Iran has indicated that if the United States agrees to all its conditions in a future agreement, such as lifting sanctions, it will reduce its level of enrichment. But one must question why, if purely for civilian purposes, Iran has infrastructure to support higher levels of enrichment. The answer is simple: without even having a nuclear warhead, Tehran is already engaged in international nuclear blackmail.
Nuclear Delivery Systems
According to at least one research group, “Iran’s missile program is an integral component, if not the crown jewel, of its armed forces, and Tehran considers the program essential to national security.” Indeed, during the negotiations surrounding the Joint Comprehensive Plan of Action (JCPOA), the government in Tehran fought hard to ensure that negotiations focused solely on Iran’s nuclear program thus excluding its missile program. To this end the JCPOA and UN Security Council resolution 2231 which ensured the deal’s implementation are ambiguous in the agreements’ wording, allowing Iran to sidestep its obligations and continue missile tests without being in direct violation of either agreement.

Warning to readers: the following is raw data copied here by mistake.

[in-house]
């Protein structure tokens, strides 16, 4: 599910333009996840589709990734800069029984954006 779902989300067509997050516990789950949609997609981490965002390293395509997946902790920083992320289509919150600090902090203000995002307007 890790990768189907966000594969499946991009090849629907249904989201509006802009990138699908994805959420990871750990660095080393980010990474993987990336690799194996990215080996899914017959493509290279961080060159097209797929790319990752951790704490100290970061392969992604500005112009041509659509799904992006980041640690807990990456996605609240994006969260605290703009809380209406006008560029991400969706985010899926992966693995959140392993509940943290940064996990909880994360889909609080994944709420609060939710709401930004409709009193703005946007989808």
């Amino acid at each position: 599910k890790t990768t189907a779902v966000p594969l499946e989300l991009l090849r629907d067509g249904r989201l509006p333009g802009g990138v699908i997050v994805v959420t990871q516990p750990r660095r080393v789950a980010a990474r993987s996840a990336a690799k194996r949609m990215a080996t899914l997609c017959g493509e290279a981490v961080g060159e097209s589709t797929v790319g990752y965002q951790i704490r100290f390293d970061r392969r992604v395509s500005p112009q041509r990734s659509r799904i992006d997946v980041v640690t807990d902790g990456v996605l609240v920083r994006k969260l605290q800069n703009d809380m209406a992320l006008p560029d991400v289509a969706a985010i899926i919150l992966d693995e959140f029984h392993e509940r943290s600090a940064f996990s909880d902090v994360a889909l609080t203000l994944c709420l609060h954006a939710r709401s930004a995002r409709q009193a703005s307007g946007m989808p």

Resolution 2231 states, “Iran is called upon not to undertake any activity related to ballistic missiles designed to be capable of delivering nuclear weapons, including launches using such ballistic missile technology, until the date eight years after the JCPOA Adoption Day [October 2023].” Predictably, Iran has simply stated that none of its ballistic missiles have been “designed” with the intention of delivering nuclear weapons and that the regime being “called upon” to avoid certain activities is very different from definitive language insisting it “should not” engage in them, thereby allowing Iran to continue its missile development.
Today Iran has the largest and most diverse ballistic missile arsenal in the Middle East, boasting ever increasing range, with the Shahab 3 missile possessing a range of 2000km. That missile is therefore capable of targeting any city in Israel, the entire Gulf region, and even Eastern Europe.